We are wrapping up the summary of the 2017 Vintage report with the last session focussing on Phenolic extraction presented by Federico Casassa.
Overview of phenolic extraction into red wines: a cellular perspective
Continuing on the theme of fruit ripening and fruit maturity from our previous article, the Vintage Report’s next scientific guest, Federico Casassa, Professor of Enology/Sensory Analysis at Cal Poly San Luis Obispo, presented his most recent research on phenolic extraction.
Professor Casassa began with an overview of the grape skin cell wall composition and seed makeup, in order to differentiate the paths taken by skin and seed tannins when extracted from the berry. In order to share his recent research on matrix-derived interactions between tannin compounds, Professor Casassa shared an experimental fermentation with extended maceration on Merlot. At the beginning of the fermentation, skin and seed tannins were extracted in a relatively linear, 50:50 ratio, before reaching a plateau in tannin concentration.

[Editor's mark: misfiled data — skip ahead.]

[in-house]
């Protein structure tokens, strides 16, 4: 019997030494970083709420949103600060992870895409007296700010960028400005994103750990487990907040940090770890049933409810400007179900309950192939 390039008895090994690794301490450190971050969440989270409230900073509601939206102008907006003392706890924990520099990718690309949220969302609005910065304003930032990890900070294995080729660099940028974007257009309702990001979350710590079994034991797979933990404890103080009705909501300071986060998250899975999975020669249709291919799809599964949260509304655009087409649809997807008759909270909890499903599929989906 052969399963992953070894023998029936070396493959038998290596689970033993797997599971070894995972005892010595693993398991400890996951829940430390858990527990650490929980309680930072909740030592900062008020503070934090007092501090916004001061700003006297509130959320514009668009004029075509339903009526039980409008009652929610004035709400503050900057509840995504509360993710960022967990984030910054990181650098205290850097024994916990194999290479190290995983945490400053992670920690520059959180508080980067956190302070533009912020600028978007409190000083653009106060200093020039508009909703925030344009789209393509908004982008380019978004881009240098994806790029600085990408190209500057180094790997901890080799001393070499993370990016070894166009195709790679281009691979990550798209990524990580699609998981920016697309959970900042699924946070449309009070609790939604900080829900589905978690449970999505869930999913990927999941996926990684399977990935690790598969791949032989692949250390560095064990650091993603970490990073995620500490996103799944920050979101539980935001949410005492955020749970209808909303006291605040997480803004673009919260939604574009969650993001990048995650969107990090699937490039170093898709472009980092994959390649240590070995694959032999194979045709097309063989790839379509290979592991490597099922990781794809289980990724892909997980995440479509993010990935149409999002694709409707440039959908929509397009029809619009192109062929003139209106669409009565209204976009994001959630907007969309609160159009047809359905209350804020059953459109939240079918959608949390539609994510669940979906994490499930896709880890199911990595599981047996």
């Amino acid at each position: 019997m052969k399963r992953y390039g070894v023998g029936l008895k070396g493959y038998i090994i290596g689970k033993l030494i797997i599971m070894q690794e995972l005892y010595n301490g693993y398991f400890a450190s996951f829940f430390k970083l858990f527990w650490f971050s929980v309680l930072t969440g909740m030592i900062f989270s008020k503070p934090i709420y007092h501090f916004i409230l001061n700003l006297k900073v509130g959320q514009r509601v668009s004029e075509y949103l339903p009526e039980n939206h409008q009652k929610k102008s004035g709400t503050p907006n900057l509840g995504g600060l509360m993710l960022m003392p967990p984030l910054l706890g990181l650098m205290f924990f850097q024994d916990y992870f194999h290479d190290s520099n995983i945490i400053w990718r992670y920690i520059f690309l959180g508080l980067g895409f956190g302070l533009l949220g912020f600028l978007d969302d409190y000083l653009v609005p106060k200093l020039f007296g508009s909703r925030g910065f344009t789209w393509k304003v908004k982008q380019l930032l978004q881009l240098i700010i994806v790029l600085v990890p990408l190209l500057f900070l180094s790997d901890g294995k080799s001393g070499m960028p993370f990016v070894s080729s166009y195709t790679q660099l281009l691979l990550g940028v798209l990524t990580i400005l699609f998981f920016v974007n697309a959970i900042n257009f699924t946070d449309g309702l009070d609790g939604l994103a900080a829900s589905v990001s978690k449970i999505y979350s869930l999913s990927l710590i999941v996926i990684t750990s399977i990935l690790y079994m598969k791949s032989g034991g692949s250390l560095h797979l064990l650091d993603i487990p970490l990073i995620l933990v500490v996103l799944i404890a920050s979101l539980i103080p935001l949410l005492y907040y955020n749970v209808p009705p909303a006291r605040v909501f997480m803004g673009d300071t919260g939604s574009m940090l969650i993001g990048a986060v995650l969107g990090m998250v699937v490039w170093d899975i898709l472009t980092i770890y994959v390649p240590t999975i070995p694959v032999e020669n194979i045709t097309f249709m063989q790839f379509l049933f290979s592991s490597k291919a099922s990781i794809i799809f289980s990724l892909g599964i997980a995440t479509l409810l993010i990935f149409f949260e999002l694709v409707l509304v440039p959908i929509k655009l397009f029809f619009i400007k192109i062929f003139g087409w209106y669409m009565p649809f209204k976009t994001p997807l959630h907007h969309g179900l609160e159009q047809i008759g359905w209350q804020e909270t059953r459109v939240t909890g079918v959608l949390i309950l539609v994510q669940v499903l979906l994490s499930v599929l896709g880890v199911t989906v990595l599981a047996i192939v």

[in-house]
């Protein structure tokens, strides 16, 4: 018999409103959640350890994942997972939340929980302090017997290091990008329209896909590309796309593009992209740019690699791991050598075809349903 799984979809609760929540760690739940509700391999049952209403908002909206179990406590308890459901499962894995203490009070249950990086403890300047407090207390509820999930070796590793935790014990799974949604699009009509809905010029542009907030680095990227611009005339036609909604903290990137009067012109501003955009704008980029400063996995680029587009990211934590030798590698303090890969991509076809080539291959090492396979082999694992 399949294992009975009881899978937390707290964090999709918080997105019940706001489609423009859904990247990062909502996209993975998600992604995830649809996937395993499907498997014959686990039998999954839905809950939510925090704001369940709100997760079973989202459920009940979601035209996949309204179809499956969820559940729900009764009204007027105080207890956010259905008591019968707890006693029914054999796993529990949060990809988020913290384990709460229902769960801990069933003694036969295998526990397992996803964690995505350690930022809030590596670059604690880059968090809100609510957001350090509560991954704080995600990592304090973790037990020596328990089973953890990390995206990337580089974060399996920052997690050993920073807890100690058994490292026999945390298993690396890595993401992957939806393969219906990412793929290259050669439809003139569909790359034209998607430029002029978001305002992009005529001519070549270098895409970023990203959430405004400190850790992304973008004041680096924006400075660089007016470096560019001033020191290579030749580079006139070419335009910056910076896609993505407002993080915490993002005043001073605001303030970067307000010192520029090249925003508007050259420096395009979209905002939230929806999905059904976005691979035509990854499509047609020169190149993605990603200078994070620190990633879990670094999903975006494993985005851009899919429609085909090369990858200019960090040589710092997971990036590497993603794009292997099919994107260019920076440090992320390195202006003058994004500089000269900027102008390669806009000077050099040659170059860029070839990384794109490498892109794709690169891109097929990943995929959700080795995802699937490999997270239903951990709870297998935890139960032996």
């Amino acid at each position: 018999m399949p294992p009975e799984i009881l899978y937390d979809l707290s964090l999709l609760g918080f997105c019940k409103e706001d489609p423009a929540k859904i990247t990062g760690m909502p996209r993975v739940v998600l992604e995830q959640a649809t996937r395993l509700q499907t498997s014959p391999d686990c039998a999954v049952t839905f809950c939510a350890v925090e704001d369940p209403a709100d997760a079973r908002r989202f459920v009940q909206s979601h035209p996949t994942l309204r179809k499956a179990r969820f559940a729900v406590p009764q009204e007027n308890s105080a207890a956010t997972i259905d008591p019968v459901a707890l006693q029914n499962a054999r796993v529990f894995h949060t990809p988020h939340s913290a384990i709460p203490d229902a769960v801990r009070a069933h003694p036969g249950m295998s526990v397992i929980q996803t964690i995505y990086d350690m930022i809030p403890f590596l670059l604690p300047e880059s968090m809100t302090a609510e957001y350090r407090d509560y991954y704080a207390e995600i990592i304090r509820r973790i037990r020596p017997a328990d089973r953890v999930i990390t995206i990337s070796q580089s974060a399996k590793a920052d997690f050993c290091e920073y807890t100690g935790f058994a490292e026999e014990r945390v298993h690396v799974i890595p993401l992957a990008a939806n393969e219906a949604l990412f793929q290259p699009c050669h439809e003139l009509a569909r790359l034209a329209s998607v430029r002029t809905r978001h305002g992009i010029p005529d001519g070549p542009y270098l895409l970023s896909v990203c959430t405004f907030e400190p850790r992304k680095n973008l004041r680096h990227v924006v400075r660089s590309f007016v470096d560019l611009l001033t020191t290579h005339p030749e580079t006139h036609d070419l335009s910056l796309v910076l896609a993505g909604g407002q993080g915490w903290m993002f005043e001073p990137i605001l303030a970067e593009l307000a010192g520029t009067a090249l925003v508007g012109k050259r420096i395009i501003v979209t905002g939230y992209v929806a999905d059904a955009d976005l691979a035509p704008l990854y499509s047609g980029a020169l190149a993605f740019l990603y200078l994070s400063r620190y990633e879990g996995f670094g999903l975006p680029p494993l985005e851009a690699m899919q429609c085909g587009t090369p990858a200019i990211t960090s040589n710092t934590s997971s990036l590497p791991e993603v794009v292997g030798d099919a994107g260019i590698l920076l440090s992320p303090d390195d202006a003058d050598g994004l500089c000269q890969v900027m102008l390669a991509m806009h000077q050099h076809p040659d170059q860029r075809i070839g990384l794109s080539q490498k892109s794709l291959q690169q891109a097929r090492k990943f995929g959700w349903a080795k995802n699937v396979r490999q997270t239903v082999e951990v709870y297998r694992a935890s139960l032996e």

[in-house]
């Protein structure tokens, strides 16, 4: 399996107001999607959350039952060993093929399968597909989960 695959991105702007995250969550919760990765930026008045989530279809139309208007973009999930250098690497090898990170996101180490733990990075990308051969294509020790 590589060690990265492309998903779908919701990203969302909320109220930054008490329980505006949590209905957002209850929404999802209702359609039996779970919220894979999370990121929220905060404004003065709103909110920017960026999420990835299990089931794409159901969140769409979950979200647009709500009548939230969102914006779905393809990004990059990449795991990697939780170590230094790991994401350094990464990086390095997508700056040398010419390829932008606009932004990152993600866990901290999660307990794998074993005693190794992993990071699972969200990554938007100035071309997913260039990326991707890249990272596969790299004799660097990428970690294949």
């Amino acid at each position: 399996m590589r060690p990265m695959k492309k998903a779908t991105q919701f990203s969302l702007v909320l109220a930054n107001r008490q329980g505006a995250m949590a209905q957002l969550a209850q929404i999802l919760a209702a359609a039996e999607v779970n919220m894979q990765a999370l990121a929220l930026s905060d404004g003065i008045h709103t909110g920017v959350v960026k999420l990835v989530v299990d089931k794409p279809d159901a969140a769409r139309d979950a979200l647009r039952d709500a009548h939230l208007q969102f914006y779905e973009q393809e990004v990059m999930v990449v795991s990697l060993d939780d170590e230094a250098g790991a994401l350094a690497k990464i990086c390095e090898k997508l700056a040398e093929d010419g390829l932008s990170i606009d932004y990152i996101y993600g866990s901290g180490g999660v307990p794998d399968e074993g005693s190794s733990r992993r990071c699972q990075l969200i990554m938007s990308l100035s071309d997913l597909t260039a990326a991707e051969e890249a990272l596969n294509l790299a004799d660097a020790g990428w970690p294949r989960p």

However, as fermentation continued for another ten days, the tannin concentration once again began to increase in a linear fashion. The ratio between skin and seed tannin changed during this second increase in concentration, resulting in a final tannin ratio of 75% from seed to 25% from skin. This brings forward the question: what is happening to release this second wave of seed tannin? Are the seeds “collapsing”, or reacting to the higher alcohol content further into the fermentation?
Less is known about the seed tannin extraction than skin tannin, which are likely released from the inner layer of skin tissue and are exceptionally prone to fining during the winemaking process. In conclusion, many matrix interactions occur during crush and fermentation with highly reactive tannins and with the presence of anthocyanin. Further research will hopefully shed even more light on tannin extraction.